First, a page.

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Gap analysis of acoustic tracking data reveals spatial and temporal segregation of sympatric reef sharks

Research output: Contribution to journalArticle

Michael J. Williamson, Emma Jayne Tebbs, Terence Peter Dawson, David Curnick, Francesco Ferretti, Aaron Carlisle, Taylor Chapple, Robert Schallert, David Tickler, Barbara Block, David Jacoby

Original languageEnglish
JournalMovement Ecology
Publication statusSubmitted - 10 Feb 2020

King's Authors


There are now a wide array of field and laboratory techniques available for gaining insight into the movement and behaviour of sharks. Although acoustic telemetry may lack the fine-scale resolution of some satellite technologies, the low cost and longer battery life make it a powerful tool for investigating elasmobranch behaviour. Here, we develop a novel approach to analysing acoustic telemetry data, using detection gaps to infer movement patterns to and from monitored reef habitats, to investigate spatial and temporal segregation between two sympatric shark species in a large remote MPA.

A total of 102 grey reef sharks (Carcharhinus amblyrhynchos) and 76 silvertip sharks (Carcharhinus albimarginatus) were fitted with long-term acoustic transmitters and tracked inside a large acoustic array of reef-based receivers in the British Indian Ocean Territory MPA, between 2014 and 2018. From the resulting dataset (768,081 detections), movements between receivers and recursive loops to the same receiver were identified. Using the durations of inter-receiver movements (i.e. detection gaps), individual behaviours were classified into ‘restricted’ or potential wider ‘out of range’ movements. Drivers of these movements were identified using network analysis, GLMMs and multi-model inference starting from an a priori set of explanatory variables.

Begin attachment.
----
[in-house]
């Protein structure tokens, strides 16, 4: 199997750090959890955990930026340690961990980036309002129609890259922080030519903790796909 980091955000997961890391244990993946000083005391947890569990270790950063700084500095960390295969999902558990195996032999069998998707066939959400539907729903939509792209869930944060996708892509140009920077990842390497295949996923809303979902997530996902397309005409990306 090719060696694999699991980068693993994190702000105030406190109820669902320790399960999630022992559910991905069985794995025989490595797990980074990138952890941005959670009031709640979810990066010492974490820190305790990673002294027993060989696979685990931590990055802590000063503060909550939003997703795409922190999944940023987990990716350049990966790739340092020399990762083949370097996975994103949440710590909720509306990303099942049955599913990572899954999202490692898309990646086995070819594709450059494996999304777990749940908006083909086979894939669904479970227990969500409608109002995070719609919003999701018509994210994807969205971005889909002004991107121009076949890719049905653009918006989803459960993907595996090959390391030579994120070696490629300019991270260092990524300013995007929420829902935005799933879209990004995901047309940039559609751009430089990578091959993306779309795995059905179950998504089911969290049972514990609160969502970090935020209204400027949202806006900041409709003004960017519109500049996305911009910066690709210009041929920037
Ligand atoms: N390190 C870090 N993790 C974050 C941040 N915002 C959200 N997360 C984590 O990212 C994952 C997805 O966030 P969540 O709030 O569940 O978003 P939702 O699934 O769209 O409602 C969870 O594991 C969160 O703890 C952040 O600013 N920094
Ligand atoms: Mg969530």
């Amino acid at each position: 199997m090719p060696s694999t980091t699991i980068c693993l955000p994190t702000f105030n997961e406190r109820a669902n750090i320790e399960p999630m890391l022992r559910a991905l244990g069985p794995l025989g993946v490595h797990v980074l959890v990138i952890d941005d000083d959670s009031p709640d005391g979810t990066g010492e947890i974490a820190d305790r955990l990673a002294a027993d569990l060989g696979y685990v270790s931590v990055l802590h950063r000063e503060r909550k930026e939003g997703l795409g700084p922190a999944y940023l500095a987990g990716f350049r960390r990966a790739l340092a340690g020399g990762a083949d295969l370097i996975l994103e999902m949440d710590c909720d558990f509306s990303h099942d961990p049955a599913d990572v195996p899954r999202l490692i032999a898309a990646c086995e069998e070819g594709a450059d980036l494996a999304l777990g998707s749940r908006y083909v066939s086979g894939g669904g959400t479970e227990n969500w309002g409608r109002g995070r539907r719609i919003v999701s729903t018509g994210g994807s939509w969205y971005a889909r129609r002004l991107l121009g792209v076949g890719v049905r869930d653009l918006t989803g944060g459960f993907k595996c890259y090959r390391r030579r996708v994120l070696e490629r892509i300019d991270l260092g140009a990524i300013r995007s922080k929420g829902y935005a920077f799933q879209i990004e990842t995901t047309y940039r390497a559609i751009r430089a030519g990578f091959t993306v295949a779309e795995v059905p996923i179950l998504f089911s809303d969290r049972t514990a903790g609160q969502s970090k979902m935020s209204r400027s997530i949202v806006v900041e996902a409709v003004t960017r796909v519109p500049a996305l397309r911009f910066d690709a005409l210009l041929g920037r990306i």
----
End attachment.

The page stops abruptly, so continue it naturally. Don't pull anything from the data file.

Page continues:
In general, silvertip sharks were more likely to undertake ‘out of range’ movements than grey reef sharks. ‘Out of range’ movements were more common at night compared to during the day, and during the wet season compared to the dry season. In addition, the difference in ‘out of range’ movements between the two species increased at night. These results suggest spatial and temporal segregation of movements between the two species.

We present a novel analysis of detection gaps from acoustic telemetry data to infer differential movement patterns and describe how species organise in space and time. Furthermore, this approach shows that acoustic telemetry gap analysis can be used for comparative studies, or combined, with other research techniques to better understand the functional role of sharks in reef ecosystems, moving towards more informed strategies for the conservation and management of the marine environment.

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